Monday, October 26, 2009

10 days off Sprcel

October 26

Oct 28th - 10 days off Sprycel and other updates

Being off Sprycel was kind of the reverse of going on the drug in the first place. Some mild headaches, that easily went away with Tylenol. Once through that, I am feeling better, and my weekly checkup numbers have shown that my White Count has increased slightly from 2.2k to 2.8k, and my platelets have gone up from 44k to 58k. My hemoglobin has also gone from 9.7 to 11.3, which is correlating to more energy.
On a different note, our friends gave us an absolute wonderful weekend. Between babysitting, bringing food, watching the kids so that Cynthia could finish up a project in the house, and a great round of golf, it was a very good weekend. Christian especially loved the sitters, he asked me today 'where are the guys' ?
So Plan A is still the drug study at OHSU. Hopefully we sorted out some insurance questions today, I've been told that I may start as early as this week. I'm eagerly awaiting a start date, we're ready to get going on this study. My numbers are slowly going up, so we're not greatly concerned, but I feel somewhat unprotected not taking any drugs. But with the T315 mutation, I know now that none of the existing meds would do anything for me long term.
On another note, during my blood draw today, Dr. P stuck his head in (I was only supposed to see the nurse), and he said "you better be nice to Tanya" really caught me off guard, since I wasn't expecting to hear anything yet. While there is another test they do, he is pretty confident that she is a 10/10 match for me. We haven't heard back from Kristine yet, but having just one of them being a great match, is grealy comforting. I knew I had a good chance to find a good match on the registry, but of course a sibling match is ideal. Transplant is still Plan B, but it's nice to know that I have Tanya as a good match for me.

Tuesday, October 13, 2009

Smoking gun

One of the hardest things for me has been not able to explain what the heck is going on. I 'failed' Gleevec with no mutations found, and then I am having little effect with Sprycel. It's been extremely frustrating to not be able to explain what was going on. I have asked myself countless times, would I be better off going the transplant route, rather than the Ariad study, since we had no documented evidence that Ariad would be able to help me. I suppose because of that situation, starting the process of preparing for a transplant has been easy to accept, since I have no idea of what Ariad could do for me.
On Monday, I got a call from Dr. P, and he left me a message that he would try to reach me that afternoon. I’ve come to learn when a Dr. calls you and leaves a message with no content, it’s never good news. I learned that from my day of diagnosis, when my dr. asked me to come back the following day. I’ve also correlated the seriousness of the news with being able to discuss over the phone, or have to go in person.
He called back a little while later, and the news he had was related to my mutation report. For those who may remember, a mutation report was done back in June after failing Gleevec, and no mutations were found. This time, it came back and it showed that I have the infamous T315I mutation, which is known to resist both Gleevec and Sprycel (and Tasignia as well).  This is probably the most known mutation of CML, since it’s documented for quite some time, and no drug to date has managed to show good results against it.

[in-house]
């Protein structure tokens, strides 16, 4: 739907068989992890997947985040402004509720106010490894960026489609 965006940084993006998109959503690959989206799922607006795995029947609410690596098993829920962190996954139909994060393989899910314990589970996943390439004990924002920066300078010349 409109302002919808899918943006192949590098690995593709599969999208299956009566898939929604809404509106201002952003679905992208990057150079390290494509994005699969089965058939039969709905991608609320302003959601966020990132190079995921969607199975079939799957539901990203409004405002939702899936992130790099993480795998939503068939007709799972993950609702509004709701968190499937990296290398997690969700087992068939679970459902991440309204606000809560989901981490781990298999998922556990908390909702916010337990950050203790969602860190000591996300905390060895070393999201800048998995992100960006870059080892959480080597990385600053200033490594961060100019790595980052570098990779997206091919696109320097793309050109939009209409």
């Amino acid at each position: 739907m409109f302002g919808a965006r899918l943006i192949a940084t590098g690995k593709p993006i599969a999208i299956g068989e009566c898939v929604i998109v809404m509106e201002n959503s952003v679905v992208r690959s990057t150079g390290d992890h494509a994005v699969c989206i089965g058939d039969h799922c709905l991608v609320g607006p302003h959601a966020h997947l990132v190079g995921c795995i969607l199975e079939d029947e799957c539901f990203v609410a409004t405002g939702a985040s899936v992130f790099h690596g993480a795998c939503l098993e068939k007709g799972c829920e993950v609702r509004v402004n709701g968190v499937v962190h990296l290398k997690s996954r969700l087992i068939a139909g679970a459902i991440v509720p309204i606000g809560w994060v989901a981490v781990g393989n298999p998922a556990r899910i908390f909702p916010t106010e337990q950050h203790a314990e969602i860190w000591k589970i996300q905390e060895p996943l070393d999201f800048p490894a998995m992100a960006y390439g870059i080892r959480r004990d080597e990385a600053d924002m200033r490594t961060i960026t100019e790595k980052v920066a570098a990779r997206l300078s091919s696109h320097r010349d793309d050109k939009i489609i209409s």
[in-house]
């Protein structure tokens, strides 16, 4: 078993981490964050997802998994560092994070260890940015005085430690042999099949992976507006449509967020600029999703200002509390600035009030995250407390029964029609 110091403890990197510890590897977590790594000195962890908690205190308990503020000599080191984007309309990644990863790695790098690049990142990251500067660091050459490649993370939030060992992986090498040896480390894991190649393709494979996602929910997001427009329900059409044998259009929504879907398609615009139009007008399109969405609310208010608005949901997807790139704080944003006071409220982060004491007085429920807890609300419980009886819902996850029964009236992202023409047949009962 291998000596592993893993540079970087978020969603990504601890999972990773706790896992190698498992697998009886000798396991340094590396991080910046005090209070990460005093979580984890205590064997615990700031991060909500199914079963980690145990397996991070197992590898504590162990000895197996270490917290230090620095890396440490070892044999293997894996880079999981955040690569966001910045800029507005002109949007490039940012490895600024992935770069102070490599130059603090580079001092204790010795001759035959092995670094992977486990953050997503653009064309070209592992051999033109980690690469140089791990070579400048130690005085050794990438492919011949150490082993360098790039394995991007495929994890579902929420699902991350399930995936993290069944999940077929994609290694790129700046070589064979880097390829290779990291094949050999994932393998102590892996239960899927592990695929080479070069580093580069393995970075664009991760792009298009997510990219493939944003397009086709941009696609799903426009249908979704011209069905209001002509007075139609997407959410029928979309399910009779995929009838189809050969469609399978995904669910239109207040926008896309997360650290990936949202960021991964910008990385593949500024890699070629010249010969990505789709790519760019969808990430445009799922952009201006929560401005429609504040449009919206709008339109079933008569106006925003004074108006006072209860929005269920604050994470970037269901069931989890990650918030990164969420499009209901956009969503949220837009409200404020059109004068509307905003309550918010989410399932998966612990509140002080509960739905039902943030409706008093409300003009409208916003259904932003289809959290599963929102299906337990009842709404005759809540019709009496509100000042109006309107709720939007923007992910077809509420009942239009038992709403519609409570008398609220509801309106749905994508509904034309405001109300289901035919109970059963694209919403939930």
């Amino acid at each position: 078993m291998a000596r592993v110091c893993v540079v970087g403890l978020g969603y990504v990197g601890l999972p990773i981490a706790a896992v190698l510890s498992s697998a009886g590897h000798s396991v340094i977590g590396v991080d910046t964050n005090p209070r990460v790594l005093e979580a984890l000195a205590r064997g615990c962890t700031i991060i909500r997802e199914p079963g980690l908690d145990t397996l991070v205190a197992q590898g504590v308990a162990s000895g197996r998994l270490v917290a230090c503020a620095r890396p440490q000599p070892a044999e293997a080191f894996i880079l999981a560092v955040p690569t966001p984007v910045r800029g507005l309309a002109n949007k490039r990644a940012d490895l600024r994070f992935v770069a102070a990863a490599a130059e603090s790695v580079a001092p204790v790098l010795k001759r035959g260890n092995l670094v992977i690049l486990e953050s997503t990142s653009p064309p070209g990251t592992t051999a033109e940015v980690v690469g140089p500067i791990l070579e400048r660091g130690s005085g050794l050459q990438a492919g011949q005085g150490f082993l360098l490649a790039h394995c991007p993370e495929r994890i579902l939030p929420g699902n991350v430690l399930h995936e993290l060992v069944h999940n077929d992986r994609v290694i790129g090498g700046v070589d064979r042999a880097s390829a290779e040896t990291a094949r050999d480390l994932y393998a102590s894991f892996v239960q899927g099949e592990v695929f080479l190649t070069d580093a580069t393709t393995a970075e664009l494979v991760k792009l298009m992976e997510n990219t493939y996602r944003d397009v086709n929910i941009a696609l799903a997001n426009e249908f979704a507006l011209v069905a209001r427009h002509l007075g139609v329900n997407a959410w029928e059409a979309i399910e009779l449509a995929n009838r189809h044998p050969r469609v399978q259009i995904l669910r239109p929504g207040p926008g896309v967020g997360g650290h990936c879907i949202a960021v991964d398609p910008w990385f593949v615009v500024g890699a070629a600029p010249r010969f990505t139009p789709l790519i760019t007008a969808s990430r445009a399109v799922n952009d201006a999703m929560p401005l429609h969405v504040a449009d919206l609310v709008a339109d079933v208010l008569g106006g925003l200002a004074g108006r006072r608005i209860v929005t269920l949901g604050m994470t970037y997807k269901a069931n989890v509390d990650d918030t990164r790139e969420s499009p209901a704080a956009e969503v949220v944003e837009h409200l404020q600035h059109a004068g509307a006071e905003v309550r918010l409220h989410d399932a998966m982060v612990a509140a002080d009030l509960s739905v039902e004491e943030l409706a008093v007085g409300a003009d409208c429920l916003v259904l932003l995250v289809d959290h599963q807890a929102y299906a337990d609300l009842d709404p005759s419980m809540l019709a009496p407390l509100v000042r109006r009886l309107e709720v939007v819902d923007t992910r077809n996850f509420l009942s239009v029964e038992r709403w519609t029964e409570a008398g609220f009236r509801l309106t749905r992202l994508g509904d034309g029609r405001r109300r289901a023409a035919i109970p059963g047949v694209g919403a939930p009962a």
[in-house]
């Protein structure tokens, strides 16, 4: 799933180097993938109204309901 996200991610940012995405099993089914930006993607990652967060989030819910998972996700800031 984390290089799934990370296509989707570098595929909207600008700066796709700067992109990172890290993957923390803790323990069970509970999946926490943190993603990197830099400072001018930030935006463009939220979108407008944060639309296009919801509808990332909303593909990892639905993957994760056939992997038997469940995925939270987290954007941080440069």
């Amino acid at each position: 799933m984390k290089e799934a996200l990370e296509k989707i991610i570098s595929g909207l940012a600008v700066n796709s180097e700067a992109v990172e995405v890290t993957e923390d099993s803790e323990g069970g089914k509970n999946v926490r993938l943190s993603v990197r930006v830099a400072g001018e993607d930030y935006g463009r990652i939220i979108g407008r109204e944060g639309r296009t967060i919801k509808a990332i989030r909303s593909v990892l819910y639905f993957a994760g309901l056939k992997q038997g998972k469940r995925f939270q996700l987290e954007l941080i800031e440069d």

Now we know why my CBC’s were very good, but my Cytogenetics were not improving. As Sprycel/Gleevec were killing off the non-mutated leukemia cells, they were being replaced by the T315I cells which the drug was not able to latch on to. This resulted in over time the percentage of T315I cells becoming more than 20% of the overall number of stem cells (which is when they typically show up in a mutation study). This replacement of bad with worse cells has been happening over time.
This helps address a nagging question, would increase dosage of Gleevec worked for me, would increased dosage of Sprycel do the trick, or switching to Tasignia ? The answer for all is no. It’s clinically shown that none of those will address the T315I mutation. In fact, without Ariad, there would only be one option on the table, a Bone Marrow Transplant.
So, in a way, this is good news. I am hesitant to share too much about other people’s result on Ariad and T315I, but it’s safe to say that I am now a better fit for Ariad than I was before, since that drug is designed to tackle the T315I mutation as its primary objective, among others. In fact, the press release in July calls out the effectiveness on that mutation.
So I remain cautiously optimistic, I have been told that they should be enrolling me no later than the end of this month. SCCA and OHSU is coordinating my treatment, and I just learned today that they want me to discontinue Sprycel to allow my numbers to rebound before starting the new drug. It does mean a month in Portland, so I’m reading myself on all levels to be down there and focus on what I need to do. Now it’s game on, we know within 3-4 months, there will either be good news on Ariad, or transplant will be the plan of record.
Thanks again to Mandy/Tyler, Amy and Beth and Bobby who have been a wealth of information and someone to lean on. My aunts have also as usual been able to provide encouragement and support that only they seem able to do.